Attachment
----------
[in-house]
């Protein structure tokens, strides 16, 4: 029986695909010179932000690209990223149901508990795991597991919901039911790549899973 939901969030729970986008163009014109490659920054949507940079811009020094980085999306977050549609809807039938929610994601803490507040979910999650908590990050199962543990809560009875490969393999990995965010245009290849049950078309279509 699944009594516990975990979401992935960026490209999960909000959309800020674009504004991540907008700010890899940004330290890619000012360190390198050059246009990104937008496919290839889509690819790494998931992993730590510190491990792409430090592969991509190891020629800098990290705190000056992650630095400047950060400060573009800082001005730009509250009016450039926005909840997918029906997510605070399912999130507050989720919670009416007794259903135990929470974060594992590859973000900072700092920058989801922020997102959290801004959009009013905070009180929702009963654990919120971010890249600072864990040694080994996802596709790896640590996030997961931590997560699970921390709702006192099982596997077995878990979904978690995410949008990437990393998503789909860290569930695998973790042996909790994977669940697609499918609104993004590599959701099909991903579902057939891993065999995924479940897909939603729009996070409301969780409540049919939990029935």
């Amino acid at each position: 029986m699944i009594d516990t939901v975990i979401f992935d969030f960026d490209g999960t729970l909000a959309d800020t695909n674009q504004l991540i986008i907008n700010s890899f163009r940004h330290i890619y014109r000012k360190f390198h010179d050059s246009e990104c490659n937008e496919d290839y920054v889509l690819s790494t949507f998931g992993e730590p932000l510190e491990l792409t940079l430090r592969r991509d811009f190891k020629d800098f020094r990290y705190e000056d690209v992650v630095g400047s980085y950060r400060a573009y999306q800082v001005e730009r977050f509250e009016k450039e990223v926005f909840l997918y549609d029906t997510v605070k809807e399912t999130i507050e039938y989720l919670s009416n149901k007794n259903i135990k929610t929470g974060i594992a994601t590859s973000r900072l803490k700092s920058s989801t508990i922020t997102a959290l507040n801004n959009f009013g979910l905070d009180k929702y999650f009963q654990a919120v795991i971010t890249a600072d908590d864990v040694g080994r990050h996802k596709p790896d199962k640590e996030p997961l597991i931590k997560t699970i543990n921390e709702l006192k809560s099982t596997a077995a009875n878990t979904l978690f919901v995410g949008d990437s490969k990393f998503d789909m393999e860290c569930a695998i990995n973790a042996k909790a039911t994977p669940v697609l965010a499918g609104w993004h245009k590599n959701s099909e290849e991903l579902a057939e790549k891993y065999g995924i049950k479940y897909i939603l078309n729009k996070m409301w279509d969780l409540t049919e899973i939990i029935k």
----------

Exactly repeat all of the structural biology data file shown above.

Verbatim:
[in-house]
């Protein structure tokens, strides 16, 4: 029986695909010179932000690209990223149901508990795991597991919901039911790549899973 939901969030729970986008163009014109490659920054949507940079811009020094980085999306977050549609809807039938929610994601803490507040979910999650908590990050199962543990809560009875490969393999990995965010245009290849049950078309279509 699944009594516990975990979401992935960026490209999960909000959309800020674009504004991540907008700010890899940004330290890619000012360190390198050059246009990104937008496919290839889509690819790494998931992993730590510190491990792409430090592969991509190891020629800098990290705190000056992650630095400047950060400060573009800082001005730009509250009016450039926005909840997918029906997510605070399912999130507050989720919670009416007794259903135990929470974060594992590859973000900072700092920058989801922020997102959290801004959009009013905070009180929702009963654990919120971010890249600072864990040694080994996802596709790896640590996030997961931590997560699970921390709702006192099982596997077995878990979904978690995410949008990437990393998503789909860290569930695998973790042996909790994977669940697609499918609104993004590599959701099909991903579902057939891993065999995924479940897909939603729009996070409301969780409540049919939990029935």
């Amino acid at each position: 029986m699944i009594d516990t939901v975990i979401f992935d969030f960026d490209g999960t729970l909000a959309d800020t695909n674009q504004l991540i986008i907008n700010s890899f163009r940004h330290i890619y014109r000012k360190f390198h010179d050059s246009e990104c490659n937008e496919d290839y920054v889509l690819s790494t949507f998931g992993e730590p932000l510190e491990l792409t940079l430090r592969r991509d811009f190891k020629d800098f020094r990290y705190e000056d690209v992650v630095g400047s980085y950060r400060a573009y999306q800082v001005e730009r977050f509250e009016k450039e990223v926005f909840l997918y549609d029906t997510v605070k809807e399912t999130i507050e039938y989720l919670s009416n149901k007794n259903i135990k929610t929470g974060i594992a994601t590859s973000r900072l803490k700092s920058s989801t508990i922020t997102a959290l507040n801004n959009f009013g979910l905070d009180k929702y999650f009963q654990a919120v795991i971010t890249a600072d908590d864990v040694g080994r990050h996802k596709p790896d199962k640590e996030p997961l597991i931590k997560t699970i543990n921390e709702l006192k809560s099982t596997a077995a009875n878990t979904l978690f919901v995410g949008d990437s490969k990393f998503d789909m393999e860290c569930a695998i990995n973790a042996k909790a039911t994977p669940v697609l965010a499918g609104w993004h245009k590599n959701s099909e290849e991903l579902a057939e790549k891993y065999g995924i049950k479940y897909i939603l078309n729009k996070m409301w279509d969780l409540t049919e899973i939990i029935k």